Directed by Gregor Jordan.
Starring Samuel L. Jackson, Michael Sheen, Brandon Routh, Carrie-Anne Moss, Stephen Root, Gil Bellows, Martin Donovan, Yara Shahidi, Sasha Roiz and Vincent Laresca.
A black-ops interrogator and an FBI agent have just two days to press a terror suspect into revealing the location of three nuclear bombs primed to detonate in the US.
There are terrorist movies and then there are TERRORIST movies. Unthinkable, in my opinion, falls into the latter. We’ve all seen the films that have the Islamic-motivated individuals who have done something extreme to prove either a political or personal point at the expense of others. They are fearless, clever and more than willing to die for their country and beliefs. This thriller has all of this but it takes it to another level.
Steven Arthur Younger (Michael Sheen) or Yusuf Atta Mohammed, which he prefers to be referred as is an American man who has made the conversion to Islam. He has placed three bombs in three American cities, all set to explode on the same day at the same time. Yes, and all of them are of the nuclear nature. He purposely allows himself to be captured by the U.S. government and is then subjected to special forms of “interrogation” by a man called “H” (Samuel L. Jackson). H has been specially hired by the government for his unique skills to deal with these specific kinds of situations. In addition, an FBI Special Agent, Helen Brody (Carrie-Anne Moss) is requested by H to assist him in extracting the unknown locations of the nuclear bombs from Younger.
Immediately upon meeting him, Younger is shown, or better yet feels, what exactly H does. To say the least, Brody is completely against H’s tactics and tries to convince him to stop. Yeah, like that was really going to happen. Throughout the film, many ideas and theories are thrown around by those conducting the investigation as to whether Younger’s threats are even legit. But the “Islamic-motivated” man assures them that he will not disclose any information until his demands are met. Demands that consist of Muslim countries being left alone and U.S. troops being withdrawn from Islamic areas. By stating these requests, he makes everyone aware that he not only wants justice for the horrors that have been done to his Muslim brothers and sisters but also peace and rest for his American people. The events that take place during the rest of the film, including some very unorthodox techniques of trying to get him to talk, makes for a whirlwind of a movie and definitely edge of your seat material.
The story was written by Oren Moverman and Peter Woodward is grossly engaging and I do mean grossly. Although some scenes are not for the faint of heart, director Gregor Jordan does a good job of not making it all about the gore. The interaction between the characters and back and forth of the plotline keeps the audience guessing without managing to lose any eyeballs watching the screen. It doesn’t take very long to get off the ground, delivering an open scene of Younger making his initial video demands. After that, it’s off to the races as we are introduced to Special Agent Brody and H as they are made aware of the possible consequences at hand.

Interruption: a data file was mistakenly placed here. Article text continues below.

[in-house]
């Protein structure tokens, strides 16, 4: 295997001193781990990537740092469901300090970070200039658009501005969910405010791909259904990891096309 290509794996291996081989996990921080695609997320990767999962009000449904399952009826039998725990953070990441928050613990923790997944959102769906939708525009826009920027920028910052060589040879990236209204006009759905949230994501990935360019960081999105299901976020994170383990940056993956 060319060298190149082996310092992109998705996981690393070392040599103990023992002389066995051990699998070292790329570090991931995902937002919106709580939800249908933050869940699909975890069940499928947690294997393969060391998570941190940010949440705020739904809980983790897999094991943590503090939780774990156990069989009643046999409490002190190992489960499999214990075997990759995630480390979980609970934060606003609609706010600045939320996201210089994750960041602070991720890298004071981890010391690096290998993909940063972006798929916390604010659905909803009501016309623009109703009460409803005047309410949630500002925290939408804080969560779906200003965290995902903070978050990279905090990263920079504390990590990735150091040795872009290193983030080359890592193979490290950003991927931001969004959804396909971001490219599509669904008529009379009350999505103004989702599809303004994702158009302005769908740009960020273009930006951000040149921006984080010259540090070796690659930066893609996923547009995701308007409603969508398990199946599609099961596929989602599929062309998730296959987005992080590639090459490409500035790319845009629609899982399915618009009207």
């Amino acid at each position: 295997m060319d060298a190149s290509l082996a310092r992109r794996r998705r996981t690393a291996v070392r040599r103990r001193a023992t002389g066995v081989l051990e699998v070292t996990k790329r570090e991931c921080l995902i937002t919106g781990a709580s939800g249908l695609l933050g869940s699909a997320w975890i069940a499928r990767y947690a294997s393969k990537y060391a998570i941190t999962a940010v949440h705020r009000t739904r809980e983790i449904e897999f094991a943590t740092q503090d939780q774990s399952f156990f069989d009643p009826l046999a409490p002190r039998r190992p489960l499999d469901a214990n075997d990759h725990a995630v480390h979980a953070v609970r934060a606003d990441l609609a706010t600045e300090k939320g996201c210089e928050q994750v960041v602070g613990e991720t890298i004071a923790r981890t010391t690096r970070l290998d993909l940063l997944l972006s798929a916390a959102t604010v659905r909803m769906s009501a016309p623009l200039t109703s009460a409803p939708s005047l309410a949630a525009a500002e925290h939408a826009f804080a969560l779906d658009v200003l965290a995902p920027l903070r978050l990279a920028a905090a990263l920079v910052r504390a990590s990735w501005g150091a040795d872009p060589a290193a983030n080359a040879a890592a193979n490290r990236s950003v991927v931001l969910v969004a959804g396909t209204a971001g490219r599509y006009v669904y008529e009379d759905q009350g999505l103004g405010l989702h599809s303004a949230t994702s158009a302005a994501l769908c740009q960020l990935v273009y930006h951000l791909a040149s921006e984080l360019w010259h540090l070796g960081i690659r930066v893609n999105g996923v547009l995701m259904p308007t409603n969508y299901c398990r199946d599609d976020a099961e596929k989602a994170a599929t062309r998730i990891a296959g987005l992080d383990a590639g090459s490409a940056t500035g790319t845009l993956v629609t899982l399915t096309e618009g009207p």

Moss’ FBI character we can tell is somewhat of a light hard-ass, if that makes any sense. She is all about business and achieving results with very limited time for fun and games. But at the same time when compared to Jackson’s H, she is probably more human than we ever guessed. As with many of his roles, Samuel L. Jackson’s character is cool and extremely confident. He acknowledges what needs to be done and never hesitates at his tasks at hand. You like him but at other times you want to label him as a real a******.
I wanted to find something wrong with this movie. Only because I don’t normally hand out perfect scores but I couldn’t. Some may feel that it is simply a pile of processed and rehashed political/terrorism mumbo jumbo while trying to entertain its audience. But I feel that it dives very deep into the harsh reality of what is going on in the world today; bottom line is that there’s a war going on. We don’t know if it will ever stop but we do know that there are people out there who will go the ever seeing distance to make sure they feel retribution for evils done to them and their families. Sheen’s terrific performance as our antagonist provides Hollywood-style proof of this.
I’m sorry I slept on this direct-to-DVD gem so that’s why I’m suggesting it to well, everyone. I give Unthinkable “5 reasons why you can’t prosecute someone without fingernails out of 5”.
“Every man, no matter how strong he is, lies to himself about something”
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